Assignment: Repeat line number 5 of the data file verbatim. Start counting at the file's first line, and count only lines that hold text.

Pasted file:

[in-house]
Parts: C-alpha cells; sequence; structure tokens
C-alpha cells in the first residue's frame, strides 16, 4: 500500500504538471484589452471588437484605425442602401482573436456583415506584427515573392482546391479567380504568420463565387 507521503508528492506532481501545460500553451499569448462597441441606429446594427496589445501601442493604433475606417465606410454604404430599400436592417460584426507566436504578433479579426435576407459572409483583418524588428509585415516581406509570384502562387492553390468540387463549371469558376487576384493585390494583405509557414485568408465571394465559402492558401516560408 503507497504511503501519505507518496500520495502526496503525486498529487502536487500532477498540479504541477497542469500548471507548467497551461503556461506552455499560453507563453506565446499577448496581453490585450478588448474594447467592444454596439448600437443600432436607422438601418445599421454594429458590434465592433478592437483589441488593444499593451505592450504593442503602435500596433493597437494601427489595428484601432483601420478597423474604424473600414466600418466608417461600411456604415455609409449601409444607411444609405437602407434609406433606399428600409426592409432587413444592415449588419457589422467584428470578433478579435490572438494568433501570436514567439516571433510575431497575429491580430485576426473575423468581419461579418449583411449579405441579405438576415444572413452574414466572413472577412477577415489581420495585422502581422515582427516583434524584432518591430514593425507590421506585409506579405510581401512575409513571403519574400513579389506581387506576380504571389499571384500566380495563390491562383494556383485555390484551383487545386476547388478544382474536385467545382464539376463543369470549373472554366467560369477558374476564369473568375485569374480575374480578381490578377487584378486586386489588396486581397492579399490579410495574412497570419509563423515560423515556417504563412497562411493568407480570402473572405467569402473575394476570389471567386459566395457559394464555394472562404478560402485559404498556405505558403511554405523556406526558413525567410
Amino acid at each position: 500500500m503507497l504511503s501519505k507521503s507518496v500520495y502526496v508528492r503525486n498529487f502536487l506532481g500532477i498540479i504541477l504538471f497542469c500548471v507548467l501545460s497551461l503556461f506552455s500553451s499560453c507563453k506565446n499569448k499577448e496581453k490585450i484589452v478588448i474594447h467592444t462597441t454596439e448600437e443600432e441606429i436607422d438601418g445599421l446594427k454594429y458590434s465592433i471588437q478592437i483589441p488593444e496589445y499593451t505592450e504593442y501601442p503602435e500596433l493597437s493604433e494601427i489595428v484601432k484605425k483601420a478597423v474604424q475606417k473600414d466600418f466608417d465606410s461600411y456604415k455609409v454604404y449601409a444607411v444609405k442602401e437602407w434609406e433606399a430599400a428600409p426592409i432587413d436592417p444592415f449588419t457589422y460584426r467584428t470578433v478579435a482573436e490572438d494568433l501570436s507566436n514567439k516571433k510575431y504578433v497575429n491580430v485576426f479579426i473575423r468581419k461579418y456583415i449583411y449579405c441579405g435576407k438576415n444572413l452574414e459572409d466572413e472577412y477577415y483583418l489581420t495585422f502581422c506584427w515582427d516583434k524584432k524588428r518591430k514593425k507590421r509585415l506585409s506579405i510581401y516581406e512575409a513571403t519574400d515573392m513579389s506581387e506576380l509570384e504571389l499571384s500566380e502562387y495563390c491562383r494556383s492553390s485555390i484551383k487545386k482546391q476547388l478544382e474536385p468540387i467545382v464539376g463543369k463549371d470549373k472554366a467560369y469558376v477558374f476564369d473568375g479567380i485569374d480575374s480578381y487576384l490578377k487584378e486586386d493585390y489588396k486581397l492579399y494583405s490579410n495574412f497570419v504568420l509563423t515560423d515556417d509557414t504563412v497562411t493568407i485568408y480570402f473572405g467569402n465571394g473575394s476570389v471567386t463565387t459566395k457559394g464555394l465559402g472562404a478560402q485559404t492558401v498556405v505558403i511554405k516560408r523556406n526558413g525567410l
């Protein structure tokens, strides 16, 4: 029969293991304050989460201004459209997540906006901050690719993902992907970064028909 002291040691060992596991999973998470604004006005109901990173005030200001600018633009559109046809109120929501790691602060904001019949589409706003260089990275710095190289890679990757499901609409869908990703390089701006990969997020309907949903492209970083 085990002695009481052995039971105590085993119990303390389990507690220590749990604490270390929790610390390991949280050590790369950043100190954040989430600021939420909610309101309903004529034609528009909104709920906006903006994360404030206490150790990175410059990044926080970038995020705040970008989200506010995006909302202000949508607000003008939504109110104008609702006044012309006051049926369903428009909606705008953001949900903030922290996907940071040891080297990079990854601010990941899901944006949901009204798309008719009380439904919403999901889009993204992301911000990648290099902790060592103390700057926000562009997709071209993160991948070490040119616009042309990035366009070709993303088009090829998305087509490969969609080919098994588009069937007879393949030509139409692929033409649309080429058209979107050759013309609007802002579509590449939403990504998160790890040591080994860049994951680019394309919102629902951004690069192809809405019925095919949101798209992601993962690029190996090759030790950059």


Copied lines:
């Protein structure tokens, strides 16, 4: 029969293991304050989460201004459209997540906006901050690719993902992907970064028909 002291040691060992596991999973998470604004006005109901990173005030200001600018633009559109046809109120929501790691602060904001019949589409706003260089990275710095190289890679990757499901609409869908990703390089701006990969997020309907949903492209970083 085990002695009481052995039971105590085993119990303390389990507690220590749990604490270390929790610390390991949280050590790369950043100190954040989430600021939420909610309101309903004529034609528009909104709920906006903006994360404030206490150790990175410059990044926080970038995020705040970008989200506010995006909302202000949508607000003008939504109110104008609702006044012309006051049926369903428009909606705008953001949900903030922290996907940071040891080297990079990854601010990941899901944006949901009204798309008719009380439904919403999901889009993204992301911000990648290099902790060592103390700057926000562009997709071209993160991948070490040119616009042309990035366009070709993303088009090829998305087509490969969609080919098994588009069937007879393949030509139409692929033409649309080429058209979107050759013309609007802002579509590449939403990504998160790890040591080994860049994951680019394309919102629902951004690069192809809405019925095919949101798209992601993962690029190996090759030790950059």